Life is full of options, and the same is true of a Texas car insurance policy. Frankly, everything other than liability coverage is optional, however, insurance companies offer a number of options worth considering beyond uninsured motorist coverage, comprehensive and collision coverage, and medical coverage. Here are 4 options worth knowing about.
Towing & roadside assistance provides a number of useful services including towing, changing a flat tire, provide a gallon of gas (if you’ve run out), charging a dead battery, and unlocking your car if you happened to lock your keys in the car. In most cases, these services are all inclusive.
The coverage is purchased on the basis of a towing charge, $50, $100, $200, etc. How much of a tow you may need depends on where you live, your commute, where you travel and more. Keep in mind that a $50 tow probably won’t cover a tow between Dallas and Fort Worth.
Rental car reimbursement is coverage which may only be used when your car is in the shop for repairs resulting from a claim. It does not apply if your car is in the shop for scheduled maintenance or other repairs.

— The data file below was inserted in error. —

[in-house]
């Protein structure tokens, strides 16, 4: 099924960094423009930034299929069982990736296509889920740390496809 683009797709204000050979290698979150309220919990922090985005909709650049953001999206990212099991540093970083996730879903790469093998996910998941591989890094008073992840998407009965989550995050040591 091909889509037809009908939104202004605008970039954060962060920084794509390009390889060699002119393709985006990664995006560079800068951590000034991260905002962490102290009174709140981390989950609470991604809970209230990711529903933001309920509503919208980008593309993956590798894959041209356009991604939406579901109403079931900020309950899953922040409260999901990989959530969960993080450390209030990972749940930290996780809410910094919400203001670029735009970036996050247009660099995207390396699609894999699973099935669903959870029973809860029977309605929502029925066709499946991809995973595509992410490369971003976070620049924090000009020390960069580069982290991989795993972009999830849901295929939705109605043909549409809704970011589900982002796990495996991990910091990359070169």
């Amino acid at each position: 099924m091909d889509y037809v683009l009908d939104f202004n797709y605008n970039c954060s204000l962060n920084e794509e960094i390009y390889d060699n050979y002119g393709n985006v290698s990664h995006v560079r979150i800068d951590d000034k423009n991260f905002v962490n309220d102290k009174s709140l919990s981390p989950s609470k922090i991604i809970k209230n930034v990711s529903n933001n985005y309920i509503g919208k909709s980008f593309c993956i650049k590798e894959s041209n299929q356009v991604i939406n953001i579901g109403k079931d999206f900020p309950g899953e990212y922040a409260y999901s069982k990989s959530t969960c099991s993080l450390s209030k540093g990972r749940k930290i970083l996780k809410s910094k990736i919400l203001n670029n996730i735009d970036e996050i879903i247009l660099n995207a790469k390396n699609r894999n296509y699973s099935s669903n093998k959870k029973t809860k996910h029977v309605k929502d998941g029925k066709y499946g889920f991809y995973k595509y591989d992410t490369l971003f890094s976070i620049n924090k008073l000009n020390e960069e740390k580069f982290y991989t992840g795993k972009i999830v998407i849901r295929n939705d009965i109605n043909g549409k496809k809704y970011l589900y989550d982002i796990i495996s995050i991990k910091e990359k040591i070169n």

The amount of coverage is usually represented with two numbers including;
The first number is the daily rental rate. The second number is the total coverage available over a 30 day period. Some insurance companies will not go beyond 30 days and others may (if you’re using one of their preferred repair shops and/or rental companies). The level of coverage you need largely depends on the type of car you currently driver.
GAP coverage covers the “gap” between what your car is worth if totaled and what you owe on it. If the car is totaled before the loan is paid off, or the lease is up, you are responsible to pay the balance remaining after the insurance company pays the totaled depreciated value of your car, unless you have gap insurance. This is an excellent option considering the average cost of a new car is over $33,000 and how quickly many models depreciate.
New car replacement picks up where GAP coverage leaves off. This coverage is usually offered only on new cars, and for the first one to two years of vehicle ownership, depending on the carrier. If the car is in an accident during the first year of ownership and considered a total loss, the car is replaced with a brand new vehicle. For those insurance companies that offer this option for two or three years, the carrier typically pays a “cash equivalent” for your car such as what does a 2014 Honda Accord go for that was in roughly the same shape and mileage as the one you just lost.
What options do you think are important? Share them, along with your questions, comments, and experiences, with me on our Google +, Facebook, and LinkedIn pages! I’d love to hear from you!